~ $ pip3 install adafruit-ampy

Collect Adafruit-ampy
Download https://files.pythonhosted.org/packages/59/99/f8635577c9a11962ec43714b3fc3d4583070e8f292789b4683979c4abfec/adafruit_ampy-1.0.7-py2.py3-none-any.whl
Requirement already met: click in / usr / lib / python3 / dist-packages (from adafruit-ampy) (7.0)
Collect Python-dotenv (from adafruit-ampy)
Download https://files.pythonhosted.org/packages/57/c8/5b14d5cffe7bb06bedf9d66c4562bf90330d3d35e7f0266928c370d9dd6d/python_dotenv-0.10.3-py2.py3-none-any.whl
Requirement already met: pyserial in / usr / lib / python3 / dist-packages (from adafruit-ampy) (3.4)
Install collected packages: python-dotenv, adafruit-ampy
Successfully installed adafruit-ampy-1.0.7 python-dotenv-0.10.3
Once Ampy is installed, we can use the format ampy --port / serial / port run 

. You could use Jupyter Notebook as we do in our Cyber ​​Weapons Lab video above. We also showed how to use MicroPython in Jupyter Notebook with an ESP8266 device in our NeoPixel Christmas lighting project, so you can refer to that for help. We also highly recommend reading Marcello & # 39; s post on Towards Data Science, which discusses that MicroPython runs on Jupyter Notebook, which explains everything in an easy to understand way.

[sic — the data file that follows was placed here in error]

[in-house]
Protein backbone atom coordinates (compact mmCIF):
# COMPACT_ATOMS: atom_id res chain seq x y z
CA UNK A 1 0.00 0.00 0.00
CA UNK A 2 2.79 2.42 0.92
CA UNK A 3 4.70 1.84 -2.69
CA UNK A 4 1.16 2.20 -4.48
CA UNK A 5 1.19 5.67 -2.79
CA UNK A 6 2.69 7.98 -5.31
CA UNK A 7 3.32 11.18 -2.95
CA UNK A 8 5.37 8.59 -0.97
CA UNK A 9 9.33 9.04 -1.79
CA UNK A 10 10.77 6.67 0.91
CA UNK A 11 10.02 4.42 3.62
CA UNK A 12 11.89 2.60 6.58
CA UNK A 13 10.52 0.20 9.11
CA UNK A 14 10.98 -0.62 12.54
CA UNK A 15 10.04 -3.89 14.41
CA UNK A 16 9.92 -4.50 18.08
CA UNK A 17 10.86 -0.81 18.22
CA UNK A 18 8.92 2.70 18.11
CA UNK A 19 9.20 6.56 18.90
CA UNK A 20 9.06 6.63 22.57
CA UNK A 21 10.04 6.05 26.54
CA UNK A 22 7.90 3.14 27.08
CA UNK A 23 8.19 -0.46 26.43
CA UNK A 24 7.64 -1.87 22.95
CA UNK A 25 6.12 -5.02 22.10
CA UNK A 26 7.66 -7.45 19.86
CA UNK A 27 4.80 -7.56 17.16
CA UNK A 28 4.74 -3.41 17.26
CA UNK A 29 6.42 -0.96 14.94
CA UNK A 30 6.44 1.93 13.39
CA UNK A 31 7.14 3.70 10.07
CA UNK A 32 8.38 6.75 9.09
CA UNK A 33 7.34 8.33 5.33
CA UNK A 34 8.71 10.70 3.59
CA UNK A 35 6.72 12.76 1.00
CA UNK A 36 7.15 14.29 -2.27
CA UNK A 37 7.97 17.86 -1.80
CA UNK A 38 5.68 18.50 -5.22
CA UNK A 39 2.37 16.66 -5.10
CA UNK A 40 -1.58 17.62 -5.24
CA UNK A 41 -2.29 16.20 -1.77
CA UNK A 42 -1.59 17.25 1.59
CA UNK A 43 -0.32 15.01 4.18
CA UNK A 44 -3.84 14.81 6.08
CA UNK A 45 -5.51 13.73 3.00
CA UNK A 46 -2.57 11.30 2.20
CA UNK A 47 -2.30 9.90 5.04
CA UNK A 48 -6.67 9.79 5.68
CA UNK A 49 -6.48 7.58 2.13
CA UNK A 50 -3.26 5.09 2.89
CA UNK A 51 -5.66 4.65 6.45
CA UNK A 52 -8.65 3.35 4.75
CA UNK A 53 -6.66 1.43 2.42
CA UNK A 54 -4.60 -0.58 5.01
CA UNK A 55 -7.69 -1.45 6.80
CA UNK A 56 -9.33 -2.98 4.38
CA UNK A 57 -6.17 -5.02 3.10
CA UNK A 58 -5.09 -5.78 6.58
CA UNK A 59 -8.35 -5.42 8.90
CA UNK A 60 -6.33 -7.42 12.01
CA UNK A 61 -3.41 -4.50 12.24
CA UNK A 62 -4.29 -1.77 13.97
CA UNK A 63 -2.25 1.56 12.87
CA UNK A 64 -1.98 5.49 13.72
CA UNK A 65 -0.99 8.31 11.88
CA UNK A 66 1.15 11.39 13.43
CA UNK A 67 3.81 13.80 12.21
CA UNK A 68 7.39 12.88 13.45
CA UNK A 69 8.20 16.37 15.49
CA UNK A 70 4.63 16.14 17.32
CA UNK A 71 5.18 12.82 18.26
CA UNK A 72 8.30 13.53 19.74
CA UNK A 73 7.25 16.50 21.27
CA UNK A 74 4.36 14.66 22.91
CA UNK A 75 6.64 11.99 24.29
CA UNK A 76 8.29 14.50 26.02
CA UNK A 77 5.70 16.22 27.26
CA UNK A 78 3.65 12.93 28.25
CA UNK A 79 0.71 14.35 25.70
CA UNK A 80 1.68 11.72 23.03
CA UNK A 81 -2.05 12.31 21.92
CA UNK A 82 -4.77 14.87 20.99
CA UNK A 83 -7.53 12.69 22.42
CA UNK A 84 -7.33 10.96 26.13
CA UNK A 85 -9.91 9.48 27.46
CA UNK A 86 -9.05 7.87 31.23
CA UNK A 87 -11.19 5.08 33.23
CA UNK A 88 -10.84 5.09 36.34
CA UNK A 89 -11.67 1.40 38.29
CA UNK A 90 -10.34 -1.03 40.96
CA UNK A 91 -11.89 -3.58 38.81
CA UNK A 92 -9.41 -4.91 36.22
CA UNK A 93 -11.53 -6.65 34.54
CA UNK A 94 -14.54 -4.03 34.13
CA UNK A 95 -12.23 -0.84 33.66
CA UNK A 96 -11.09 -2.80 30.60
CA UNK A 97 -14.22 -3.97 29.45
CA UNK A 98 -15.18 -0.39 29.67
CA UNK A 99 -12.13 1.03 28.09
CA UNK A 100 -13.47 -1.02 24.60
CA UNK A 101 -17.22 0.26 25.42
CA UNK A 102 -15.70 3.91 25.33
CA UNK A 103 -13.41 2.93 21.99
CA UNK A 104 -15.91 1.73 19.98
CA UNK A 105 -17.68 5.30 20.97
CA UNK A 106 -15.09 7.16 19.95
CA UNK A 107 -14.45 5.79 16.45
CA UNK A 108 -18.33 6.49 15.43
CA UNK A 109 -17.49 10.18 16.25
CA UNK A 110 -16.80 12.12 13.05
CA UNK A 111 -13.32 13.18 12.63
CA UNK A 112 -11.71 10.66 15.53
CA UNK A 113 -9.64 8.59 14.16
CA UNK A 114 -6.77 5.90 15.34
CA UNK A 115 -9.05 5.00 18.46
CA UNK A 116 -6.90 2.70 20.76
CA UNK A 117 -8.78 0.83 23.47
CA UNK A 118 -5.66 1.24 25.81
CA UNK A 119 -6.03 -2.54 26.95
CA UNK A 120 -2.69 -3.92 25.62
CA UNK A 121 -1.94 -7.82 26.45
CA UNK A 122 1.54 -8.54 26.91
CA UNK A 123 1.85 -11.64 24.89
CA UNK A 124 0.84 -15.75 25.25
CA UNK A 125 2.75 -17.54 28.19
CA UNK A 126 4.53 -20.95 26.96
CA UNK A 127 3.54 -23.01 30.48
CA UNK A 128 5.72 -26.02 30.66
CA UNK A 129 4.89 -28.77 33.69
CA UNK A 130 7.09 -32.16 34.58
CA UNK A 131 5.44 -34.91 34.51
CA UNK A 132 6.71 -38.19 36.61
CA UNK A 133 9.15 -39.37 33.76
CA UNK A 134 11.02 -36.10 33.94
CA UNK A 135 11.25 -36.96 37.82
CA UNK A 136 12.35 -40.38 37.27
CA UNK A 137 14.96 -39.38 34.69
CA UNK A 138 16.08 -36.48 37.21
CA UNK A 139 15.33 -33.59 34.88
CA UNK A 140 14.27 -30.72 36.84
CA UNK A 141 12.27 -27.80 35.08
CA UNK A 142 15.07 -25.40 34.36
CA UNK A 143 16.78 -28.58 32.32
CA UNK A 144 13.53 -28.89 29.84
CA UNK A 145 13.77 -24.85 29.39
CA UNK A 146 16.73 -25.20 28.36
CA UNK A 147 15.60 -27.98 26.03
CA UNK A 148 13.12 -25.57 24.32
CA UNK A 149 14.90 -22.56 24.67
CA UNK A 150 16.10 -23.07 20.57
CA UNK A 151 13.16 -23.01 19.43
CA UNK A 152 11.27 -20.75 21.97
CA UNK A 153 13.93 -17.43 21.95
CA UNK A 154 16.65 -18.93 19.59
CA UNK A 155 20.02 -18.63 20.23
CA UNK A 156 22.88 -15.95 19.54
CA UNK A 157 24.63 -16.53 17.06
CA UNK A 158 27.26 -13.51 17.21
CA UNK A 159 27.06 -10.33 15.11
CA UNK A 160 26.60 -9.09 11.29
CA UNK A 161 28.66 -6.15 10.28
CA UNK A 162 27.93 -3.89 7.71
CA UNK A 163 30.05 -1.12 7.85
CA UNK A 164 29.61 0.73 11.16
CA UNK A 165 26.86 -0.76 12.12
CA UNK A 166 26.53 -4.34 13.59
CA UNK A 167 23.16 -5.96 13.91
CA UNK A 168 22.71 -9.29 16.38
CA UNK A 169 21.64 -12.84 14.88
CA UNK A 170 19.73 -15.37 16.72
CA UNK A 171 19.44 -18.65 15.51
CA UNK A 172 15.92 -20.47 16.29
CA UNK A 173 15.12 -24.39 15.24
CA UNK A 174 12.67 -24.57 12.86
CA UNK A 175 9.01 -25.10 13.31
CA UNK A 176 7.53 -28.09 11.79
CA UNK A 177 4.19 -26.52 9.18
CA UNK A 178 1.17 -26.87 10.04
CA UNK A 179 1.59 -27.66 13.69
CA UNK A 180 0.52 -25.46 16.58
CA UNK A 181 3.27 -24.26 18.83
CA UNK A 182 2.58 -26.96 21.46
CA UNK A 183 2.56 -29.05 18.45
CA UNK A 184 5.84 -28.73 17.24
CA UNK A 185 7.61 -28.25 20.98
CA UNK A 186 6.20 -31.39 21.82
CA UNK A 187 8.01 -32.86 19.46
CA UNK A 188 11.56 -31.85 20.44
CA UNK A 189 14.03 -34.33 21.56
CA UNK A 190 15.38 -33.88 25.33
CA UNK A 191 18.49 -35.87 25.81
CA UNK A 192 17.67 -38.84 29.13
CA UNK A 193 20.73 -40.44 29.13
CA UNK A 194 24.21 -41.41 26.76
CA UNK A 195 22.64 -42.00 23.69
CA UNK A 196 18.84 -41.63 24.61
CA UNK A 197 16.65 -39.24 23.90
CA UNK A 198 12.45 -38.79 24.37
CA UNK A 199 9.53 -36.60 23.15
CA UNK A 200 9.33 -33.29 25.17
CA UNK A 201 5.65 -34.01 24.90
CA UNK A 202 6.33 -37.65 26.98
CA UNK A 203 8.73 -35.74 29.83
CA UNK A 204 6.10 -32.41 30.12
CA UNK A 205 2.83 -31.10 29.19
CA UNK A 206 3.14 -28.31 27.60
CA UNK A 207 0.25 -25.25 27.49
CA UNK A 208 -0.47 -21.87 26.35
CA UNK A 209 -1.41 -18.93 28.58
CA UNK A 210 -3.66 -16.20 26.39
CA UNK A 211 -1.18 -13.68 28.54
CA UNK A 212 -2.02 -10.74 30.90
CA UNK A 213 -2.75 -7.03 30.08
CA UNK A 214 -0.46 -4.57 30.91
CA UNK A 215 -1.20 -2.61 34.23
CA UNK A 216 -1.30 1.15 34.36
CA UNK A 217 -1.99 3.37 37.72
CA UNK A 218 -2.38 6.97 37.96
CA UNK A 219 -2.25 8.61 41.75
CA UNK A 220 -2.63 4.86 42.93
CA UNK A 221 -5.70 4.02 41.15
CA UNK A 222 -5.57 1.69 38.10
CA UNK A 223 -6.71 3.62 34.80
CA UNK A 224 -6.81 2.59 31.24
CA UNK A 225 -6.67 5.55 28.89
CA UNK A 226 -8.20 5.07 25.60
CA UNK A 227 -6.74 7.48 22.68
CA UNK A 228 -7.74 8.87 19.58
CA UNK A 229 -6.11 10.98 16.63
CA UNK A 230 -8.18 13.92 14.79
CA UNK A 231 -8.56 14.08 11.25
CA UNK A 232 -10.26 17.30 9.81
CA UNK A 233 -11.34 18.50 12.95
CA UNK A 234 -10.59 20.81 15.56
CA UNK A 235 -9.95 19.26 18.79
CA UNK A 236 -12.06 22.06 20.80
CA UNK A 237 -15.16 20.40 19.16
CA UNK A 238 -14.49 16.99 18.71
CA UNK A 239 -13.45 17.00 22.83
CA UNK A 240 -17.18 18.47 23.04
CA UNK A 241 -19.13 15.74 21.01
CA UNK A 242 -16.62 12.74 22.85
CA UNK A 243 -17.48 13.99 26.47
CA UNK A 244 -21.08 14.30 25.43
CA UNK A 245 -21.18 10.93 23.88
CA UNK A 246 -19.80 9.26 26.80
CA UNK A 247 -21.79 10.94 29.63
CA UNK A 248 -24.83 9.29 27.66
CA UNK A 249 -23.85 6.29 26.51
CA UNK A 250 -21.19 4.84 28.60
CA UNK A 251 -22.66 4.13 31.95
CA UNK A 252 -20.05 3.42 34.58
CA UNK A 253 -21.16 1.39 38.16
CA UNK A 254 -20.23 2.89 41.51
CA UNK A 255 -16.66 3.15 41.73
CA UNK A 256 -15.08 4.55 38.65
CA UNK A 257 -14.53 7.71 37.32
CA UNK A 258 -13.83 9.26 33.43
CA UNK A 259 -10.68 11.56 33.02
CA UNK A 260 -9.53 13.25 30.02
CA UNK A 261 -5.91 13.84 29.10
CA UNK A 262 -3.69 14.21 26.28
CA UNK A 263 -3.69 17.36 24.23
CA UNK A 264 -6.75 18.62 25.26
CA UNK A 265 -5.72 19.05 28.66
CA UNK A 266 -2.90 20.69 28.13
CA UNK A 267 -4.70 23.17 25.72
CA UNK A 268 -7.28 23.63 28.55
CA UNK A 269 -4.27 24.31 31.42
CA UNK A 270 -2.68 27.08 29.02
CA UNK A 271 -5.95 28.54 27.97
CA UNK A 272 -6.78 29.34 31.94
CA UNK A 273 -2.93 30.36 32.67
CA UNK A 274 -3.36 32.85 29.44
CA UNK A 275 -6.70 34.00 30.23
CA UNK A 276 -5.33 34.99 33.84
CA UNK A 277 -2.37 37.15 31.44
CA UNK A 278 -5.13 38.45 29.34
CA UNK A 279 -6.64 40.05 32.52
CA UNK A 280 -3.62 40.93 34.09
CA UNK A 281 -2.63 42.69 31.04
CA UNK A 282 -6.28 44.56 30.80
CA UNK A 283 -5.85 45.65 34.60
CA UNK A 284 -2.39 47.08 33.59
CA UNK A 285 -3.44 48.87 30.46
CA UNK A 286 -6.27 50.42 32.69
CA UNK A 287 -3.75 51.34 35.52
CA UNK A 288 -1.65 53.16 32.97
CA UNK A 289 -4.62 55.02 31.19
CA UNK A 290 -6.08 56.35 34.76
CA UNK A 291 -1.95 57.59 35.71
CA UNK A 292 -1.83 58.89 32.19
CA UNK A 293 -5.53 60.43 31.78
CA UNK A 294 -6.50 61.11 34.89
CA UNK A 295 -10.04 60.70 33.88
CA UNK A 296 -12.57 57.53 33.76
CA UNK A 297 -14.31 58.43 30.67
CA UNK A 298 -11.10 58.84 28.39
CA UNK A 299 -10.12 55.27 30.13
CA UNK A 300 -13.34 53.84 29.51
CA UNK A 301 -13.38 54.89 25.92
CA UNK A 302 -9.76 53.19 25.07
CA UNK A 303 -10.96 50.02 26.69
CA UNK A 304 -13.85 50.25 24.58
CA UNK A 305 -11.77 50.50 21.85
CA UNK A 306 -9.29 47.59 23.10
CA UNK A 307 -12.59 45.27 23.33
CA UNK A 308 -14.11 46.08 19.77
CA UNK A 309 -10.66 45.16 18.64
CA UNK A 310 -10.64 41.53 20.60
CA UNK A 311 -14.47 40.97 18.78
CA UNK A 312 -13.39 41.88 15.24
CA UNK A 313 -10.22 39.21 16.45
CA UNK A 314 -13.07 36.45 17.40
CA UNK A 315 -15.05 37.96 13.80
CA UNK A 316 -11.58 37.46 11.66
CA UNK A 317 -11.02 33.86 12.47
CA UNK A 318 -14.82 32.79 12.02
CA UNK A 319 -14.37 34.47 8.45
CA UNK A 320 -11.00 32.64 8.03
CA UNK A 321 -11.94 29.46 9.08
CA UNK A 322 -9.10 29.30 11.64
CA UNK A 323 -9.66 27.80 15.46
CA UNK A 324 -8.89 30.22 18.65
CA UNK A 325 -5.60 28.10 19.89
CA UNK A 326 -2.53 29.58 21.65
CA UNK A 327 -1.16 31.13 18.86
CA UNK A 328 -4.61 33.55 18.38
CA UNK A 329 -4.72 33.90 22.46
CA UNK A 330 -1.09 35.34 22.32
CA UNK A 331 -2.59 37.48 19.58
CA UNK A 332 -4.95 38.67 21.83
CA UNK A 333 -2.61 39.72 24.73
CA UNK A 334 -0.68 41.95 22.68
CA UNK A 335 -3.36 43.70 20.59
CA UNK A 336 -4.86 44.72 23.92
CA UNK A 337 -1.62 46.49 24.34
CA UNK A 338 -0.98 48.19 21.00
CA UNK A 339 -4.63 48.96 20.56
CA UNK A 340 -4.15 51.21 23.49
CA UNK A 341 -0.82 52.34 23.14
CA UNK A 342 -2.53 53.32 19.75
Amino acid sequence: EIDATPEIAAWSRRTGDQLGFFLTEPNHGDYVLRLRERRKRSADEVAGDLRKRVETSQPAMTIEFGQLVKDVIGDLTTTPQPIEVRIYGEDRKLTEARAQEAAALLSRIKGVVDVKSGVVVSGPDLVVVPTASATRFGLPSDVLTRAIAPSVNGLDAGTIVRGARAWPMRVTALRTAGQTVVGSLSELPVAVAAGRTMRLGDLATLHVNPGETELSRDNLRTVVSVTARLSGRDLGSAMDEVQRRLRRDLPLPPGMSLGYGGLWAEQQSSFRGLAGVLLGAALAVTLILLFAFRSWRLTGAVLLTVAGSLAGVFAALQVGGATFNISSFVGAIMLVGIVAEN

Step 4: Create the MicroPython Program [19659007] Creating the code that creates a fake access point, in our case & # 39; Null Byte Wi-Fi & # 39 ;, is quite simple. You can copy and paste the code below to work with it into a blank document that you can create with nano. We called the file "fakeap.py" (you can call it whatever you want).

  import time from sleep
import network

def newConnect (ssid):
ap = network.WLAN (network.AP_IF)
ap. active (true)